I have yet to meet a heart that has not had its share of breaking. It is an inevitable consequence of something so powerful and fulfilling and overwhelming as love that it should also contain within it the capacity to be as debilitating, mournful, and suffering as a broken heart can be.
I know that some people will never care about being the cool parent. I know that some parents see their role as a trainer, guide and disciplinarian, and believe that the best way to raise desirable adults is to not be too indulgent to their children’s whims.
For the longest time, I thought I was the lone fuck-up in a world of over-achieving do-gooders. I thought everyone’s life was an unbroken string of success and that the charted trajectory of their experience was the steady, upward climb of progressively improved living.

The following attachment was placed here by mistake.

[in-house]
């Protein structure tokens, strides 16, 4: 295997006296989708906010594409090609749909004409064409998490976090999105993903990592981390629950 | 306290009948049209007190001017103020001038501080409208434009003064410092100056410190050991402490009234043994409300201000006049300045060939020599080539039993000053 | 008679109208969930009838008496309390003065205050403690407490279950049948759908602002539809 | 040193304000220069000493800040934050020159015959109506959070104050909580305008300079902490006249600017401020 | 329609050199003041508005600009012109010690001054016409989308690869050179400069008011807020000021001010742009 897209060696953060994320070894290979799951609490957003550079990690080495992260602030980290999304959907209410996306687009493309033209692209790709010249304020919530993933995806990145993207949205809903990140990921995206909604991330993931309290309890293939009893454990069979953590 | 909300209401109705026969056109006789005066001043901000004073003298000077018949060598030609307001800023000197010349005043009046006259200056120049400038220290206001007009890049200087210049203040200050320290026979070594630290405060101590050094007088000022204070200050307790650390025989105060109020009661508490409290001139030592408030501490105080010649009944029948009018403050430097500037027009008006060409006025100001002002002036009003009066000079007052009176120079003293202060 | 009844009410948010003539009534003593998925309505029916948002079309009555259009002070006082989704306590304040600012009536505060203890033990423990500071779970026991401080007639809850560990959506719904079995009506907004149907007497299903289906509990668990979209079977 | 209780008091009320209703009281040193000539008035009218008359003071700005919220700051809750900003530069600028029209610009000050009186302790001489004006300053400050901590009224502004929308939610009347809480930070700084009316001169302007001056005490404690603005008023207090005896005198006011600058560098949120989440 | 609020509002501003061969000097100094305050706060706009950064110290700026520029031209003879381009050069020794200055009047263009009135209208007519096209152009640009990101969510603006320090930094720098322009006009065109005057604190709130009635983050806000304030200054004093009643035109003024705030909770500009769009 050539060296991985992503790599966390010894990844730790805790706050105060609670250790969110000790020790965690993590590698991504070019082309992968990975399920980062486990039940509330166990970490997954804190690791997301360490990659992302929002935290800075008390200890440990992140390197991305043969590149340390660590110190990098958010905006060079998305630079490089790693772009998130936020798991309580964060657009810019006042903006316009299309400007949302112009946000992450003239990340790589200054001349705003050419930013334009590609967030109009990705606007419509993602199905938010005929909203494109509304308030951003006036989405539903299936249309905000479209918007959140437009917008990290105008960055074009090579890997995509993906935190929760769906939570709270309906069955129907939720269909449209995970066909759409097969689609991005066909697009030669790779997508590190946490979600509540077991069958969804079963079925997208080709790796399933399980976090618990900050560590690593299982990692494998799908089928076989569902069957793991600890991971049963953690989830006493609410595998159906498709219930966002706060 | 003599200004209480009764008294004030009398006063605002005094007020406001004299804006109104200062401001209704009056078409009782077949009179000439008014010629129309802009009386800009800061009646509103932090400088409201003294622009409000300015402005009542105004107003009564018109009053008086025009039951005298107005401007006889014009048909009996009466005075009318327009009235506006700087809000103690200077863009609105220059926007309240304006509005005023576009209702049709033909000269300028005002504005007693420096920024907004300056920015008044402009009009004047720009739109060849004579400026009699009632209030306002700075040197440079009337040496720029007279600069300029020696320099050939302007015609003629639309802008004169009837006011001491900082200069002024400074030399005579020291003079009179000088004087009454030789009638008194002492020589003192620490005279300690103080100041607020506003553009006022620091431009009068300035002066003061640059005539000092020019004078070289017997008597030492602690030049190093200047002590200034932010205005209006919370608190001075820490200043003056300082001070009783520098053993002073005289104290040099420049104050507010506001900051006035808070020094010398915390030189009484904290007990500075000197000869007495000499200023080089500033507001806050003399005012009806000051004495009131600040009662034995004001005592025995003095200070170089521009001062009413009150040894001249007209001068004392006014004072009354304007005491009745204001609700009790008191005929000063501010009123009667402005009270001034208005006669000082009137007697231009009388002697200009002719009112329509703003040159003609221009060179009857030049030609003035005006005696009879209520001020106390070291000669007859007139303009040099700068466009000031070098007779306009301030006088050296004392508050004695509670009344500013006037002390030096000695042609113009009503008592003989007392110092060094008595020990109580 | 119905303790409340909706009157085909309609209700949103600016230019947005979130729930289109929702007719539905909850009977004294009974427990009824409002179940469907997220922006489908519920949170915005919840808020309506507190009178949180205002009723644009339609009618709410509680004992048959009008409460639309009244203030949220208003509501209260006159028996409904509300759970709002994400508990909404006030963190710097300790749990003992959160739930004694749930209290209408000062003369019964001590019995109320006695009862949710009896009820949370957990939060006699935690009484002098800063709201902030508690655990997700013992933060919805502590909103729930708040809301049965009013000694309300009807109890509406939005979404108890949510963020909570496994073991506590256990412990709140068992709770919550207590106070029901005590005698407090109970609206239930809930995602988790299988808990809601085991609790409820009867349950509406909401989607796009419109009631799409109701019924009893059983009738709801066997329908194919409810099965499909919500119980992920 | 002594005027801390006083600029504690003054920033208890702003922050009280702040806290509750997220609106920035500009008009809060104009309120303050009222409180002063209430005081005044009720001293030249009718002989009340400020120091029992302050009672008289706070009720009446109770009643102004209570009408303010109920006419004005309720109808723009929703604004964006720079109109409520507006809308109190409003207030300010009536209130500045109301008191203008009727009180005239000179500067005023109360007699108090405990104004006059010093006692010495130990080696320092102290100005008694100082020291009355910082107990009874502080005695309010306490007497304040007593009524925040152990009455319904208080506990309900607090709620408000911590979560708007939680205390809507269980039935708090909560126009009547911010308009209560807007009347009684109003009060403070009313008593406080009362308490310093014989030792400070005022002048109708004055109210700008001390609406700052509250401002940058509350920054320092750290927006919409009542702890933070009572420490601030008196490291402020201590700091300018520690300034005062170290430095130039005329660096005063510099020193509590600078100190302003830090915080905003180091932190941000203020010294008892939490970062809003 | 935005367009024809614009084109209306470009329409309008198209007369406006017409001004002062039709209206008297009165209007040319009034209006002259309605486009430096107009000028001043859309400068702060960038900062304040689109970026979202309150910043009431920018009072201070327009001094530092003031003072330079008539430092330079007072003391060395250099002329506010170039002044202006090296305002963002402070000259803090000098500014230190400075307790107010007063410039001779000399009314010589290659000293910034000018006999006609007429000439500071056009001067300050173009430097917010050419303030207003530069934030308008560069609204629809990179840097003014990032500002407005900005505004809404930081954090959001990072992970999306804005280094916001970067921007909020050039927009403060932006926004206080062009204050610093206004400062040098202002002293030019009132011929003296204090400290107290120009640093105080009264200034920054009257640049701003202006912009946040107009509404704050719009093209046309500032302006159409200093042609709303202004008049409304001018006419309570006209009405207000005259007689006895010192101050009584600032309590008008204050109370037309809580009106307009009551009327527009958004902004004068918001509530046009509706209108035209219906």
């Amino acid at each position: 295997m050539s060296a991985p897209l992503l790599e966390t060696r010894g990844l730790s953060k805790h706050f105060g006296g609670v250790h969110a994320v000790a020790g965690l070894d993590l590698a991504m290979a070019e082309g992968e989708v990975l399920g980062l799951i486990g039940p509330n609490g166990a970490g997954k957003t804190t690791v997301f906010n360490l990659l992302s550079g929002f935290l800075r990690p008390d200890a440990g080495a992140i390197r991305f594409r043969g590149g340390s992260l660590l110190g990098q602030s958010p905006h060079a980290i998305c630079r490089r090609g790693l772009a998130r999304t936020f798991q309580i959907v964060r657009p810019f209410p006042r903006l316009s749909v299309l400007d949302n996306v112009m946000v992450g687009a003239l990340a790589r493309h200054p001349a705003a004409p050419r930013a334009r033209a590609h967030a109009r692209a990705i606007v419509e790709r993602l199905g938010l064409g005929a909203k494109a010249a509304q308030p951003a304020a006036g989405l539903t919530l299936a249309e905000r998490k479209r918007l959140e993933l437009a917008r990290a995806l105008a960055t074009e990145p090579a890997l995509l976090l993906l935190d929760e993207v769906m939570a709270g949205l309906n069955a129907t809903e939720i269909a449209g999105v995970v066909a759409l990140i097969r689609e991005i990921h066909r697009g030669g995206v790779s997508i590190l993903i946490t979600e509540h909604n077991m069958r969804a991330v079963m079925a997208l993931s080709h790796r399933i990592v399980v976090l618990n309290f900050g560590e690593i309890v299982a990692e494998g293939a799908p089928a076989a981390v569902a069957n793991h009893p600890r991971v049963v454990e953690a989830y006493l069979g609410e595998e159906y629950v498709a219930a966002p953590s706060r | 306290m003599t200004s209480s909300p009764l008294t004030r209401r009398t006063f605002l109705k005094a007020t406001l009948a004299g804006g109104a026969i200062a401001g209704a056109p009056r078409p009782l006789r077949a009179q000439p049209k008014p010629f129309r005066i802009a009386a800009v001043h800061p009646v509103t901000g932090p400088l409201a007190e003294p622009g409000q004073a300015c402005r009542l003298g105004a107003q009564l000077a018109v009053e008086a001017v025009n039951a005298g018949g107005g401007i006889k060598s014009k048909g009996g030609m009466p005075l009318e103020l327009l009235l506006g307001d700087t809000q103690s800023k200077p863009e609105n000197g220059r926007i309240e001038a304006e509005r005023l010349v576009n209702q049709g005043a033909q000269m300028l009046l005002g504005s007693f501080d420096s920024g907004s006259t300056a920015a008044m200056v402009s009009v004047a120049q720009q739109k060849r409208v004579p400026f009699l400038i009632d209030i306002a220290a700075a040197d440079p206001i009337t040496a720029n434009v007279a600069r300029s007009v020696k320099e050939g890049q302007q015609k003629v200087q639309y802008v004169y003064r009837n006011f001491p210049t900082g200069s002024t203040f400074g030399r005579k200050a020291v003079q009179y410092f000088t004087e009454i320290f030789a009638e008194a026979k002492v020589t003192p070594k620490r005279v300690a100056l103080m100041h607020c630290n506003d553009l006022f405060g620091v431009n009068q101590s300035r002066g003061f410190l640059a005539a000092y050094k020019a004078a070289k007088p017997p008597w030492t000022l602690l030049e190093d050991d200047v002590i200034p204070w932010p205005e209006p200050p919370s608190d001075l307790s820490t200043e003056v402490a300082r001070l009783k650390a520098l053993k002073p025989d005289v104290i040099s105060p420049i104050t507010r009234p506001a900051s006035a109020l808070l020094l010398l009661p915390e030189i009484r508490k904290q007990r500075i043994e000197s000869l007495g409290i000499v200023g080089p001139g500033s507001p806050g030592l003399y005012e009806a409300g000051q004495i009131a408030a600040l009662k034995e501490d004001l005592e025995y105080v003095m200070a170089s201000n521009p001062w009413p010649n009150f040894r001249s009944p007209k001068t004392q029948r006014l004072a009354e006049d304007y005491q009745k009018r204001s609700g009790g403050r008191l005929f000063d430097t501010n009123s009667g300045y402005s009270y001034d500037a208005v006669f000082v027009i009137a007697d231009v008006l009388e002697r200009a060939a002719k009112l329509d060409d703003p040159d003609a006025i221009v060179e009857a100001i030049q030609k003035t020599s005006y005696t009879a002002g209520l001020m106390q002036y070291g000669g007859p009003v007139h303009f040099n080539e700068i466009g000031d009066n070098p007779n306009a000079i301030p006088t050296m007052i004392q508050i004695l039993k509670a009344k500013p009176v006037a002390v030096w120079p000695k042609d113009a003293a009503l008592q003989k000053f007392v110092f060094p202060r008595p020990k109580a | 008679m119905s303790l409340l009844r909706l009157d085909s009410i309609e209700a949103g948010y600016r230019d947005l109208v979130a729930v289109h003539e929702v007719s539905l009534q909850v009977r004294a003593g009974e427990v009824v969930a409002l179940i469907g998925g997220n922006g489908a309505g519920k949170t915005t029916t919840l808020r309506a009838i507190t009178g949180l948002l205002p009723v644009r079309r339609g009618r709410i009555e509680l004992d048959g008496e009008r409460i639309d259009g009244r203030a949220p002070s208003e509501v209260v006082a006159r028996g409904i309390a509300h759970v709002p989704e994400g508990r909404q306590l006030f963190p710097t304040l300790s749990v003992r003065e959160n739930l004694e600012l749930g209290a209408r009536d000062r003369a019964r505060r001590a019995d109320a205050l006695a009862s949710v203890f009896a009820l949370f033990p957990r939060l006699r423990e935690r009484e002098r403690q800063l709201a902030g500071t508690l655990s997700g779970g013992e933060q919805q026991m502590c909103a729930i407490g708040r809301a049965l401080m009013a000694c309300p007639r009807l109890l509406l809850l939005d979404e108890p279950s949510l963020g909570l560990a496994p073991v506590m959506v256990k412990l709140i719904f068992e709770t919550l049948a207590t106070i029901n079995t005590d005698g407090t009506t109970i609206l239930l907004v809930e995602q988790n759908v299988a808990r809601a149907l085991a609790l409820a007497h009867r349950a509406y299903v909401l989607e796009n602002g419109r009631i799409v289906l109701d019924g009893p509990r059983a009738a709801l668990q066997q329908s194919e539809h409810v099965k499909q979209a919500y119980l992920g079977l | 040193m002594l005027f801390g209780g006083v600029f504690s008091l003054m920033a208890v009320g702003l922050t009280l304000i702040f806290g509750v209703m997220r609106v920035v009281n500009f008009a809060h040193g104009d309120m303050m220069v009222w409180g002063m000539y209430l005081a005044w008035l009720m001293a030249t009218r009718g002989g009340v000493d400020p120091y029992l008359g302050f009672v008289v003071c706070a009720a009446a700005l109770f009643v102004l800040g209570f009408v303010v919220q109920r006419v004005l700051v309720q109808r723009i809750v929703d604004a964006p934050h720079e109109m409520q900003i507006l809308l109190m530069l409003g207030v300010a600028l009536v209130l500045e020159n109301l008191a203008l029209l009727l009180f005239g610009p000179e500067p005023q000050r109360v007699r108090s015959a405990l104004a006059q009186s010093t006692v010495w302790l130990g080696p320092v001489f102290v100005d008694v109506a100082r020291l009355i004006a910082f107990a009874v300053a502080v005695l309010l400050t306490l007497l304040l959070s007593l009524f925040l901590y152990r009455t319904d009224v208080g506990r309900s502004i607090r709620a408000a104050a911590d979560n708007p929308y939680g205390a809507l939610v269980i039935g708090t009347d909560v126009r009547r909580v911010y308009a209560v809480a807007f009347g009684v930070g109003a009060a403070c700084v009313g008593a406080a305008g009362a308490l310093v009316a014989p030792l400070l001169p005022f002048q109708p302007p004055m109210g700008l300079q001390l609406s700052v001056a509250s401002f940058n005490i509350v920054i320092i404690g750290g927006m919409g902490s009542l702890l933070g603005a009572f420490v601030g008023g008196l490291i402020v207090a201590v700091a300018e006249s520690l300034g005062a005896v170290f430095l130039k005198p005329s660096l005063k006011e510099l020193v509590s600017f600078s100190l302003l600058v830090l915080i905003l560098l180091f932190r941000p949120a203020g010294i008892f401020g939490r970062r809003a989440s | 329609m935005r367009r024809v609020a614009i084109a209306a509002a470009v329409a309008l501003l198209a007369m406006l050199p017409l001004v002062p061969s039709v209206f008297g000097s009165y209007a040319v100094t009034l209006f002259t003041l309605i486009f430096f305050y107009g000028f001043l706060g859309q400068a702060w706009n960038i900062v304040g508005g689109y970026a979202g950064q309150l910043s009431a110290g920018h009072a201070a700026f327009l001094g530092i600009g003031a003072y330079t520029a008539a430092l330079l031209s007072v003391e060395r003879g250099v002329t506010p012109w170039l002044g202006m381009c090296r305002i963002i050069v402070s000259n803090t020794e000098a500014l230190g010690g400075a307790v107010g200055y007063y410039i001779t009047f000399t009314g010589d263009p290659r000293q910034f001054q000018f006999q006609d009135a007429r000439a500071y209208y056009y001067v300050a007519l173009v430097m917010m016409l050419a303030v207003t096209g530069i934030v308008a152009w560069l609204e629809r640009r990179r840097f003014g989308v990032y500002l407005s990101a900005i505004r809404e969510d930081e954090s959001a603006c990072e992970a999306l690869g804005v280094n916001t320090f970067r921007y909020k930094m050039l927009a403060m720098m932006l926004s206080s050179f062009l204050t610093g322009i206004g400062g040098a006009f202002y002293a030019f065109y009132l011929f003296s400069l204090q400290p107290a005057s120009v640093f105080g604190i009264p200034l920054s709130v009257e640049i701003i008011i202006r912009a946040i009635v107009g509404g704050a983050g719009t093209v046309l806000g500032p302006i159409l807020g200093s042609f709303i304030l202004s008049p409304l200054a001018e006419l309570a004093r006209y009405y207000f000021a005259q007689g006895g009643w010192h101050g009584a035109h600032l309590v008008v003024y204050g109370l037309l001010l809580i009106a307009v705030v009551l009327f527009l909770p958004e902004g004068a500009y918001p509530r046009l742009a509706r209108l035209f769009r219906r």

Of all the gifts of childhood that we discard when we put on the shabby, overgrown, hand-me-down disguises of adulthood, it is the passionate pursuit of our dreams, through the following of our muse, that is the saddest thing we lose.
Throughout the storied and colorful history of philosophy, it has made many attempts at defining the good life. With these varied attempts, some common themes began to emerge, and a set of general models grew out of the disparate threads of definition that philosophers attached to their specific ideas of what the good life should look like.
When I talk to people about philosophy the conversation is inevitably steered towards the practical value of it. Why does it matter if we engage in deep philosophical inquiry into our lives?